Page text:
After having to hold my final toldja for an extra week or so, at last I get to boast about picking the White Sox to win the American League Central Division this season back on April Fools’ Day. True enough, I picked them as a fall back simply because I didn’t think the Detroit Tigers and Cleveland Indians were as strong as advertised, and they weren’t. I also didn’t think the Minnesota Twins could retool that fast on the fly after dealing Johan Santana, and they almost proved me wrong. Yet I did believe the Sox would be good enough to win on their pitching, defense, and power, so it was gratifying Tuesday not only that they beat the Twins in the division playoff game, but that they did so on just those qualities.
Starter John Danks was spectacular, moving pitches in and out at the beck and call of catcher A.J. Pierzynski, and befuddling the Twins by leaving his turned-over fastball in the bag and instead cutting the ball inside to the Twins’ right-handed hitters. The defense was stellar. Ken Griffey Jr.’s throw to the plate to nail Michael Cuddyer in the fifth was nothing special — it would have taken a popgun arm on the order of a Juan Pierre or a Kenny Lofton to allow a runner to score from third on a fly that shallow — but Pierzynski’s snag of the short-hop throw and hanging on through the collision with Cuddyer was true grit, especially the way he got up brandishing the ball for Cuddyer as if to say, “Here it is, now you wanna punch me?” Brian Anderson’s final-out diving, gliding catch as a defensive replacement for Junior echoed off my previous told-you-so II. Then there was Jim Thome’s game-winning moon shot onto the concourse behind the hitting background in straightaway center field in the seventh. And it was all played before a sold-out “blackout” crowd dressed in black, so that Sox Park looked as if it were playing host to some dark rally out of “The Lord of the Rings” movies.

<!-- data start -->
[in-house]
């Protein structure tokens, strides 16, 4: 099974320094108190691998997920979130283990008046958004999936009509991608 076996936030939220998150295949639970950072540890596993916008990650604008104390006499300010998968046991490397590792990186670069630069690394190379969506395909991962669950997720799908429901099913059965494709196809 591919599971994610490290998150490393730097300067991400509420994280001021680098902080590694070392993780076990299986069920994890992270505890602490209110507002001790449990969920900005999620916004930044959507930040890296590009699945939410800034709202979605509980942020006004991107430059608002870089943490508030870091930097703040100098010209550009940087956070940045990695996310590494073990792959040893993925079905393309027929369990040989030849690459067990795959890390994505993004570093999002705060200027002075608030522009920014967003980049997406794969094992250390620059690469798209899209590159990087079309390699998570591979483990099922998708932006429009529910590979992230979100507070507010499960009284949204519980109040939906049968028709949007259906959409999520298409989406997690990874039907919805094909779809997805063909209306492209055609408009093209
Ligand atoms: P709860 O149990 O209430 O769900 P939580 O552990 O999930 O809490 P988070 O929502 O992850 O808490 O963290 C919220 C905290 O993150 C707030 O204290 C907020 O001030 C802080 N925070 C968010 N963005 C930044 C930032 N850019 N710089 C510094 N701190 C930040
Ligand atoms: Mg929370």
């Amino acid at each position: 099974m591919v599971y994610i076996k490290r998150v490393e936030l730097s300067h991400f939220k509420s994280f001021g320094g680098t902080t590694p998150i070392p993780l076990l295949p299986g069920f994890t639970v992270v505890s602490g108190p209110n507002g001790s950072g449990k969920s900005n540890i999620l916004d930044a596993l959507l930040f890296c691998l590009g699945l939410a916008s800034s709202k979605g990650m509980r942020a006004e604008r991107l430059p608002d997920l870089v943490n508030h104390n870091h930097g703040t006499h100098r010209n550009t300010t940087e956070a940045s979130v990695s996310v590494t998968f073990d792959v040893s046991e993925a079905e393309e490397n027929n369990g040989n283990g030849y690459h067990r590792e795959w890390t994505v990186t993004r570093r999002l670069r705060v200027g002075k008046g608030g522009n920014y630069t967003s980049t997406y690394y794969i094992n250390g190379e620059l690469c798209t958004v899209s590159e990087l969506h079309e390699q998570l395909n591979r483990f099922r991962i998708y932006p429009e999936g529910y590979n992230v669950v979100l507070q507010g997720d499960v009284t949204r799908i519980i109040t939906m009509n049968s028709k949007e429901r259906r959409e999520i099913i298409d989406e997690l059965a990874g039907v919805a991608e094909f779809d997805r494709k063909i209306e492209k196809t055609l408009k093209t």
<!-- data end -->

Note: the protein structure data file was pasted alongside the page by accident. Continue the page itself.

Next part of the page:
The only thing that made it even better was I told you so, and picked four of the division winners out of six and five of the playoff teams out of eight. That said, I also picked the Boston Red Sox to beat the Cubs in the World Series–I might have to reassess that now. The White Sox have as good a chance as anyone, and they’re probably the team the Cubs would least like to face, especially as potentially four of the seven games would be played not at the sun-soaked friendly confines of Wrigley Field, but before the dark hordes at Sox Park.